Marvel Studios chief sums up historic Black Panther Oscar nomination in one word
The word “pride” means many things in the world of Black Panther.
It stands for the dignity and tradition of T’Challa and his ancestry, presiding over the powerful but secretive African nation of Wakanda. It speaks to the admiration of countless fans around the world, especially black moviegoers, who saw themselves reflected in the Marvel Studios film.
It’s also the term for the social circle that large cats assemble for protection in the wild, and although panthers typically travel alone, the hero of this story knows the power of alliances.
And on Tuesday, it’s the word the producer of the film used to describe the importance of its Best Picture nomination at the 91st Academy Awards.
“The word that keep coming to me from the moment it happened is just this humbling sense of pride for everyone involved in the movie,” says Kevin Feige, the president of Marvel Studios and architect of its interlocked series of movies.
Black Panther collected a total of seven nominations, but its Best Picture nod is the first ever for a superhero movie.
“It’s the most important recognition that a film can receive in our industry. That’s not lost on any of us. It’s something that’s immensely gratifying,” Feige told EW. “As the numerous phone calls and text messages [show] that went back and forth between all of us who were lucky enough to work on the film, it is just … pride.”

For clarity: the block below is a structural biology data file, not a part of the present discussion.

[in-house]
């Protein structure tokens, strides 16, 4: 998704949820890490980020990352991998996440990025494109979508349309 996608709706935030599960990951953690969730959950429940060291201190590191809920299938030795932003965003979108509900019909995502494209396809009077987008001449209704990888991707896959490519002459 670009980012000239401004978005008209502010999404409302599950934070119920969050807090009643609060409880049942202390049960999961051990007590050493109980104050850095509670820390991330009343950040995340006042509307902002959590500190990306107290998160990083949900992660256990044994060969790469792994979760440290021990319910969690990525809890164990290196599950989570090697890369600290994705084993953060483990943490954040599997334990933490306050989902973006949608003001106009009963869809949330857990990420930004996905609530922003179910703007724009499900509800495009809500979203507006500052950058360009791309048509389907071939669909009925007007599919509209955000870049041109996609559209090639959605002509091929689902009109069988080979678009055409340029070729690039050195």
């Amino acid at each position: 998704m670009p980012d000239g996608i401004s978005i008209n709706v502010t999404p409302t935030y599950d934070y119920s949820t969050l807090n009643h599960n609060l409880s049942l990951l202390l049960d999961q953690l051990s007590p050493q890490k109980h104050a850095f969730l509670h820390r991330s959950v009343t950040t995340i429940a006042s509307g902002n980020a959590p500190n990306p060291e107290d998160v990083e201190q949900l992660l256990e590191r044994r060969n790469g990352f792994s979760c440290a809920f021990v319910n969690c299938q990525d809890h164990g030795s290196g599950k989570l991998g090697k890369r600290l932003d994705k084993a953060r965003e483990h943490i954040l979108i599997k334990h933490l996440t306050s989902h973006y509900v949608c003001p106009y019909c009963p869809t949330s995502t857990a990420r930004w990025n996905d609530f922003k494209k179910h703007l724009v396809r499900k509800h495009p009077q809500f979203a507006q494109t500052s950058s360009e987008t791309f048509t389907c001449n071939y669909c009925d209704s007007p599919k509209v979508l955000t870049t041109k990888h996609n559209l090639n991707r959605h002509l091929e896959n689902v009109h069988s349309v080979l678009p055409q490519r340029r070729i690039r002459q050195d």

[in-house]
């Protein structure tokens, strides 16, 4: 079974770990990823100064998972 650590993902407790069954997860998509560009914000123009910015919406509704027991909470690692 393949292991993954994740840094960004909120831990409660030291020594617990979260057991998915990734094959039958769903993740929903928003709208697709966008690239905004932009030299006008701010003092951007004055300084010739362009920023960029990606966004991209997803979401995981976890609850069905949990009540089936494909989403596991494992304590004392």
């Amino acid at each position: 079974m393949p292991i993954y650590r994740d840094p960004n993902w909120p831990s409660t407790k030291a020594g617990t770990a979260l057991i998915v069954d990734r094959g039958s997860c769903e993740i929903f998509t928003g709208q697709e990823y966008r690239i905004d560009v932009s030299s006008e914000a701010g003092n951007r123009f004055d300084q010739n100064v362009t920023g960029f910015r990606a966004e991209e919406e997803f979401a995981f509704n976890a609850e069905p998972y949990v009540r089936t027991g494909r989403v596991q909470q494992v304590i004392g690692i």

The celebration was somewhat bittersweet because director and co-writer Ryan Coogler (Fruitvale Station, Creed) did not get recognized in either of those categories.
Still, Feige said it was Coogler’s vision that inspired Academy voters to finally honor a comic book story.
“I think Black Panther is a unique movie told by a unique filmmaker in a unique time,” Feige says. “It comes down to this amazing cast and crew, and a brilliant director who had something to say. He had a very personal story and struggle to explore, and he wanted to use this movie and this canvas to tell it. Looking over the past year at the cultural impact this movie has had around the world, it feels like the recognition from the Academy this morning is the pinnacle of that.”
Beyond that, Feige said the movie had an inspiration effect within the filmmaking community.
He believes Academy members were responding to “the message of Black Panther, and not just the message within the thematics of the film, but even the story of how the film was made, how it came together, and how it was received.”
“t’s about representation, and it’s about inclusion, and it’s about the importance of telling different types of stories,” he said. “That the Academy recognized that this morning is extremely gratifying to all of us.
Even within the narrative itself, there’s a heart and curiosity that elevates it above the average action-adventure: What is your personal responsibility to others in the world?
“As Ryan always tells it,” Feige said, “the inherent question of the film is, ‘Am I my brother’s keeper?’”
The Academy of Motion Picture Arts and Sciences decided that was valuable question to ask — and answered it with a historic nomination.